There are murders galore in BBC1's new adaptation of Agatha Christie's classic masterpiece, And Then There Were None, showing in three parts, starting Boxing Day. What’s on TV went on set to catch up with Poldark star Aidan Turner who revealed a few secrets about filming with the big name cast, plus his delight at the popularity of Ross Poldark!
How have you enjoyed filming this three-part Agatha Christie murder mystery?
"There’s a big ensemble cast including Charles Dance, Miranda Richardson, Sam Neil and Anna Maxwell Martin so it works at a different pace and took a while to get into, but it’s been a lot of fun."
The premise sees ten strangers with dark pasts invited to an isolated island by a mystery host, and one-by-one they get bumped off. Can you tell us about your character, Lombard, and his view on what’s happening?
"Lombard’s a mercenary, a gun for hire, and quite an amoral character in many ways. He’s out for himself and the only character who arrives ‘on business’. Because he’s been hired to come to the island and sort something out, he knows something’s going to kick off - he just doesn’t know what! So it’s a business trip for him more than anything else."
So Lombard's a very dark character?
"Yes. He’s there because he killed a tribe of people in Africa and I’m sure there are many other horrible, heinous things he’s done. He’s a pretty ruthless, amoral guy, so he’s an interesting role to play in that respect."
What else makes him interesting to play?
"In contrast to everyone else who’s been invited to the island and is being exposed, Lombard holds his hands up. He doesn’t deny he’s a mercenary or he killed a tribe in Africa. He doesn’t seem to care about anybody or anything but himself and his own personal gain!"
Had you read Agatha Christie’s original story before filming?
"I was aware that it’s one of Agatha Christie’s most famous stories but I hadn’t read the book. I’ve read it now and I didn’t guess [the outcome]. It’s really clever and I don’t see how the audience will guess who's hunting the guests!"
Some of And Then There Were None was filmed in Cornwall, where your BBC1 drama Poldark is set and is also filmed. Was it strange being back?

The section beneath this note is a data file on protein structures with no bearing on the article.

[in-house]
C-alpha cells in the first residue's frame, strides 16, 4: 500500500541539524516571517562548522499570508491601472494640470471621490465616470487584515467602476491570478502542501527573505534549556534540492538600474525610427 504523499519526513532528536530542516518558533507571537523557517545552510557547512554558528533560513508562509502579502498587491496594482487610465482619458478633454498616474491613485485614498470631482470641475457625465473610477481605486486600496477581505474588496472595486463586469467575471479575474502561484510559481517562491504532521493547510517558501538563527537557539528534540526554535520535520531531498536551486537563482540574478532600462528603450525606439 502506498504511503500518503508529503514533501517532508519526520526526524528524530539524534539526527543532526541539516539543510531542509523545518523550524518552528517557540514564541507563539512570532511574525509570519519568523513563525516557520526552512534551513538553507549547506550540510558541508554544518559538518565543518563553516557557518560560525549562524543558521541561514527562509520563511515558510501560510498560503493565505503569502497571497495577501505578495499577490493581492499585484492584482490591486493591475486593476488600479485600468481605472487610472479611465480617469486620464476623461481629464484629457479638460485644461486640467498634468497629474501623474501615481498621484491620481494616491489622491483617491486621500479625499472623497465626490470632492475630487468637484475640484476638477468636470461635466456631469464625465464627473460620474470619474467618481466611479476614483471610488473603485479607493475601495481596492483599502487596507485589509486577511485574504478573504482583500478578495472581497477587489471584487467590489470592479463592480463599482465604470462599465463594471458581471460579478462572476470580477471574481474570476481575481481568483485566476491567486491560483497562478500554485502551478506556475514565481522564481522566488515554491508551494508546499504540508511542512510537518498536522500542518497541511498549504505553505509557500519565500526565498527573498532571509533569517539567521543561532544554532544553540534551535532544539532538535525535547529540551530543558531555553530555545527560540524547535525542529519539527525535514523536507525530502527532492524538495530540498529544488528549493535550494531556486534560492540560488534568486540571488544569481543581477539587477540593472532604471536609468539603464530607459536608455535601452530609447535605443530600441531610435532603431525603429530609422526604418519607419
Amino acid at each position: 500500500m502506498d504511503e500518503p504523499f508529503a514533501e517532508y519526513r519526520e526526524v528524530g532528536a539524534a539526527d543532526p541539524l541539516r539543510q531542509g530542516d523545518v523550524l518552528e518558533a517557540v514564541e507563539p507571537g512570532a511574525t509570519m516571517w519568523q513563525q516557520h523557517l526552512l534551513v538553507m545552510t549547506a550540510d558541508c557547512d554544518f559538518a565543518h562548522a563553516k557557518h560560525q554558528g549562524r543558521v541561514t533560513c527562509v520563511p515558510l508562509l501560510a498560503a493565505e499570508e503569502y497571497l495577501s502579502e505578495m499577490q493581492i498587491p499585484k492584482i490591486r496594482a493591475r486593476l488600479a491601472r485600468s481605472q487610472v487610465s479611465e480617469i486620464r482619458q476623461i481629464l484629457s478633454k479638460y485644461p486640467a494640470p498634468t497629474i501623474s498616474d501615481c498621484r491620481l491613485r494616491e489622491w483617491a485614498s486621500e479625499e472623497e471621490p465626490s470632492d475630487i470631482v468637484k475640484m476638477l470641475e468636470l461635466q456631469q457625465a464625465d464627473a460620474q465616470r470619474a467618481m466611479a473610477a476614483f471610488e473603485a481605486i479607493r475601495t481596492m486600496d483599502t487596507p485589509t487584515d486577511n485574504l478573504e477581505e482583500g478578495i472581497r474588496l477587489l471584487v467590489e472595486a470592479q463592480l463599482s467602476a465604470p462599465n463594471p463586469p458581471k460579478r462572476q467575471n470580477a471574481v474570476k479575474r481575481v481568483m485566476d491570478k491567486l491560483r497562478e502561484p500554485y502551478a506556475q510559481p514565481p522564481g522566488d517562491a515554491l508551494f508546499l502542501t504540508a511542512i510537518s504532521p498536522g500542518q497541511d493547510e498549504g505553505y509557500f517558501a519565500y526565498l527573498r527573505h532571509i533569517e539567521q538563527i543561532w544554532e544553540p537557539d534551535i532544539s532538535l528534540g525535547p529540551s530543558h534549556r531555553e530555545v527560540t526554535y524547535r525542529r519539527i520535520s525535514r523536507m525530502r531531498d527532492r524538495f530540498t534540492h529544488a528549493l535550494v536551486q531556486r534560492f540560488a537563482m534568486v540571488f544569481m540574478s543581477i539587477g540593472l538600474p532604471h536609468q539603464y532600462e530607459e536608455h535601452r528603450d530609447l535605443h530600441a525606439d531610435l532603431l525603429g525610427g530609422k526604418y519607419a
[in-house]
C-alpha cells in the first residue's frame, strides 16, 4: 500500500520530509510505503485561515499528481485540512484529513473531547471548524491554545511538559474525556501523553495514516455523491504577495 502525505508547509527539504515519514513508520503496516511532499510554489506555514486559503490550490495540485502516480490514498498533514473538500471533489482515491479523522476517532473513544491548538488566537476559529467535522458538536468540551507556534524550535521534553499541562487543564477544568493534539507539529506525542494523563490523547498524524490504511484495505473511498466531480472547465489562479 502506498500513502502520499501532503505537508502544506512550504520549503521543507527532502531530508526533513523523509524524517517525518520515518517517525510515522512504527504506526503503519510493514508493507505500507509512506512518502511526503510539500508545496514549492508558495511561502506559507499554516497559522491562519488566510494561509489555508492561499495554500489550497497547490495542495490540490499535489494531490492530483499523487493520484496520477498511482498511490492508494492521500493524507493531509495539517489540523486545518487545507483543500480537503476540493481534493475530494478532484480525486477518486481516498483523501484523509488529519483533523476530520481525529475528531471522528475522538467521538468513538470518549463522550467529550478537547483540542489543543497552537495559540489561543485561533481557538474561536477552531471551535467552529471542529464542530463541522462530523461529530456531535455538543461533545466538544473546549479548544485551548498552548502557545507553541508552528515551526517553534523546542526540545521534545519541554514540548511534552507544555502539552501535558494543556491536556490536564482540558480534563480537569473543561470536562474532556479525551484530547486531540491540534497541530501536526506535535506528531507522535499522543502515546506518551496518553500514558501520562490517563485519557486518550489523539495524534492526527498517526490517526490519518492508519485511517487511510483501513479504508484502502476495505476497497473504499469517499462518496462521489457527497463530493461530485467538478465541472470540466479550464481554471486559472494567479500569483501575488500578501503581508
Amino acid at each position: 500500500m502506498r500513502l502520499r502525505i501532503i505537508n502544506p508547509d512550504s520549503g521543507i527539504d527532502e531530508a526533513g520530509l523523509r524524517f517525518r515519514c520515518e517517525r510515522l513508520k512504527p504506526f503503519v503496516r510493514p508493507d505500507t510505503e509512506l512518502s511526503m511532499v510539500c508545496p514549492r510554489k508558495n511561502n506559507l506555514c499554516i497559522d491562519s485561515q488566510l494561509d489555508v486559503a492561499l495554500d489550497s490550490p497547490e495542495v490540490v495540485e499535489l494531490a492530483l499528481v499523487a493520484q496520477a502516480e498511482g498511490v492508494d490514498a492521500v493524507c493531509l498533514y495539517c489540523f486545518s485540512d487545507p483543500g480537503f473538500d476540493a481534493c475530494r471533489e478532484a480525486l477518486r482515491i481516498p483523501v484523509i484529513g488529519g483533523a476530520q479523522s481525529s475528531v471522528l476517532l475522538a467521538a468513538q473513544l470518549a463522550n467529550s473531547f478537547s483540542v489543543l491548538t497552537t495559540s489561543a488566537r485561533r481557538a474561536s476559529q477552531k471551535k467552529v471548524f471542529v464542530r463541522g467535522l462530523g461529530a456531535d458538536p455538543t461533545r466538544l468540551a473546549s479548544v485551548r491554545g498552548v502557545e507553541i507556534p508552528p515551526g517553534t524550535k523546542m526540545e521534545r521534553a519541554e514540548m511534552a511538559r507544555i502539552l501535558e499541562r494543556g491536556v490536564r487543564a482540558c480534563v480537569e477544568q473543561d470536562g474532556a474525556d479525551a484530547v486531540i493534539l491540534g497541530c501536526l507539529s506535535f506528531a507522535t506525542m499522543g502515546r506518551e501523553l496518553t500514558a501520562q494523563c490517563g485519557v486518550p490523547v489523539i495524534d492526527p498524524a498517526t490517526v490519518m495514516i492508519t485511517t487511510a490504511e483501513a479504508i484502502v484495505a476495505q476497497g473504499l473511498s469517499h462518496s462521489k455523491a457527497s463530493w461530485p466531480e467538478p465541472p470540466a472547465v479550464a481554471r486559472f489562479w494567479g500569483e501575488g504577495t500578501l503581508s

"It was the weirdest thing. The very first week of filming was in Cornwall and I was standing on the side of a cliff in a different costume thinking this is beyond déjà vu! I had to remind myself I wasn’t Ross Poldark for a second. It was strange but lovely to be back there again."
And Then There Were None is set in the 1930s, have you enjoyed playing this era?
"It’s been great. And working with people like Charles Dance, Sam Neil, Toby Stephens and Miranda Richardson has been brilliant. It’s also fun playing with an ensemble, sharing the responsibility of the story and not being the main character. It’s cast really well and everyone’s got a great role."
There are a lot of big names in this. Do you ever find yourself getting star struck?
"Not by actors weirdly enough. Sports people and people with that kind of talent tend to do it for me, but I’m not naming people, I’d be so embarrassed! It’s a good thing actors don’t, it would make the job very difficult!"
Since the success of Poldark do you find you get spotted more?
"It’s increased a little but it’s still not madness. When Poldark went out I was in Dublin for a few weeks and then the United States. There was a bit of activity when I was in the airport, but things are just the same. People don’t tend to recognise me once I change my look, have a shave and cut my hair."
Were you surprised by the publicity Poldark generated?
"Sure! It was great the show was successful but I don’t think anyone who makes a show these days expects it to be a hit; it’s so difficult because the standard is so high. So it’s always a buzz. We have a great team on Poldark are all very proud of it."
As well as being dark, is And Then There Were None quite scary?
"It’s full of frightening and really scary situations. When there’s a murder in the house, you know it’s somebody there, so it’s fun to see the characters deal with it. Though from Lombard’s perspective, he’s thrilled by it. He knows we’re all being hunted and he get a buzz out of it!"
Are the murders quite grisly?
"We’re not pulling any punches. I’ve seen liters of blood on set – we really go for it! But I like that it’s dark, terrifying and doesn’t apologise for itself.
"And Then There Were None is called Agatha Christie’s masterpiece and best-selling book of all time. I love that this is going out at Christmas. Hopefully it will hit the mark and people will be thrilled by it. There’s something celebratory about doing Christie and Christmas. I can see myself sitting in and watching it with my Ma."
And Then There Were None is showing on BBC1 on Boxing Day (9pm), December 27 (9pm), and December 28 (9.05pm)
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With twenty years of experience as an entertainment journalist, Elaine writes for What’s on TV, TV Times, TV & Satellite Week and www.whattowatch.com covering a variety of programs from gardening and wildlife to documentaries and drama.
As well as active involvement in the WTW family’s social media accounts, she has been known to get chatty on the red carpet and wander into the odd podcast.
After a day of previewing TV, writing about TV and interviewing TV stars, Elaine likes nothing than to relax… by watching TV.